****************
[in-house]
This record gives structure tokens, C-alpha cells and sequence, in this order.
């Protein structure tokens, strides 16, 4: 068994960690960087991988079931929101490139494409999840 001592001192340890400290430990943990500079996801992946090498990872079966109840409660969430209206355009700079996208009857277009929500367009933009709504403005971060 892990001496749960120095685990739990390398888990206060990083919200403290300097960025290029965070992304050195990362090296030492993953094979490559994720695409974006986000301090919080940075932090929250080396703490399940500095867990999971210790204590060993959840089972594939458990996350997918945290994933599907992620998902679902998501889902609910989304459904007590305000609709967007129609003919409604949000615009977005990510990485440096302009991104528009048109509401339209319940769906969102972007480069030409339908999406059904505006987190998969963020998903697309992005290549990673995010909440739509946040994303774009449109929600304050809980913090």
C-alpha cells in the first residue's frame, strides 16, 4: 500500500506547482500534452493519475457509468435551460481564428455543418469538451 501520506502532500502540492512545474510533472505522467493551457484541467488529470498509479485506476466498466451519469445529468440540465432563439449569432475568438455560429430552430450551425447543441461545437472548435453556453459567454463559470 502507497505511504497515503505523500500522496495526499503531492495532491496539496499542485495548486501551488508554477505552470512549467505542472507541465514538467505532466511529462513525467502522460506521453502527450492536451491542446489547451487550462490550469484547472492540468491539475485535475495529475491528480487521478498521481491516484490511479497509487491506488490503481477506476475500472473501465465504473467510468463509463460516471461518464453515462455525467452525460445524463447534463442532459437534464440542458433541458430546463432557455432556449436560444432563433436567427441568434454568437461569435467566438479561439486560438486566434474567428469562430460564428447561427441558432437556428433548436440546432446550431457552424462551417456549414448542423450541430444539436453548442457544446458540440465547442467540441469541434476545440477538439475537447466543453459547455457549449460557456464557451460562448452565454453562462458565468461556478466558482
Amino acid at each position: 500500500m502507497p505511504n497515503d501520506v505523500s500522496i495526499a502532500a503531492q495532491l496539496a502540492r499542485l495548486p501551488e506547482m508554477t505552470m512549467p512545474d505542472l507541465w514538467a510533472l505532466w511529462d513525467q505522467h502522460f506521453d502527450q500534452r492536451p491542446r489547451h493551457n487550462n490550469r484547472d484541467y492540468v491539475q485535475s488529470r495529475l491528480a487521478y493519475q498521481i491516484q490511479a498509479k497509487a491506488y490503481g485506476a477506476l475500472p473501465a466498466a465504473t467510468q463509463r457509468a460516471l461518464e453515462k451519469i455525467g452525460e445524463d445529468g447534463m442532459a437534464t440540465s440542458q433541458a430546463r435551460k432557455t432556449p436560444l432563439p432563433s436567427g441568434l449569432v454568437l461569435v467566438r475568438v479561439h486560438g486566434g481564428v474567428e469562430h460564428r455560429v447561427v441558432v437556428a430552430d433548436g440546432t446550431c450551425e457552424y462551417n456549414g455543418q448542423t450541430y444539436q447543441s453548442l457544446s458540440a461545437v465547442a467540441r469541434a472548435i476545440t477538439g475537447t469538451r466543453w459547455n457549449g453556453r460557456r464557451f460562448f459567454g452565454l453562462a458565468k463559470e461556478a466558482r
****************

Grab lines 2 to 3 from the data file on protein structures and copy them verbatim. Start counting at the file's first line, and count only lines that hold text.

This record gives structure tokens, C-alpha cells and sequence, in this order.
């Protein structure tokens, strides 16, 4: 068994960690960087991988079931929101490139494409999840 001592001192340890400290430990943990500079996801992946090498990872079966109840409660969430209206355009700079996208009857277009929500367009933009709504403005971060 892990001496749960120095685990739990390398888990206060990083919200403290300097960025290029965070992304050195990362090296030492993953094979490559994720695409974006986000301090919080940075932090929250080396703490399940500095867990999971210790204590060993959840089972594939458990996350997918945290994933599907992620998902679902998501889902609910989304459904007590305000609709967007129609003919409604949000615009977005990510990485440096302009991104528009048109509401339209319940769906969102972007480069030409339908999406059904505006987190998969963020998903697309992005290549990673995010909440739509946040994303774009449109929600304050809980913090």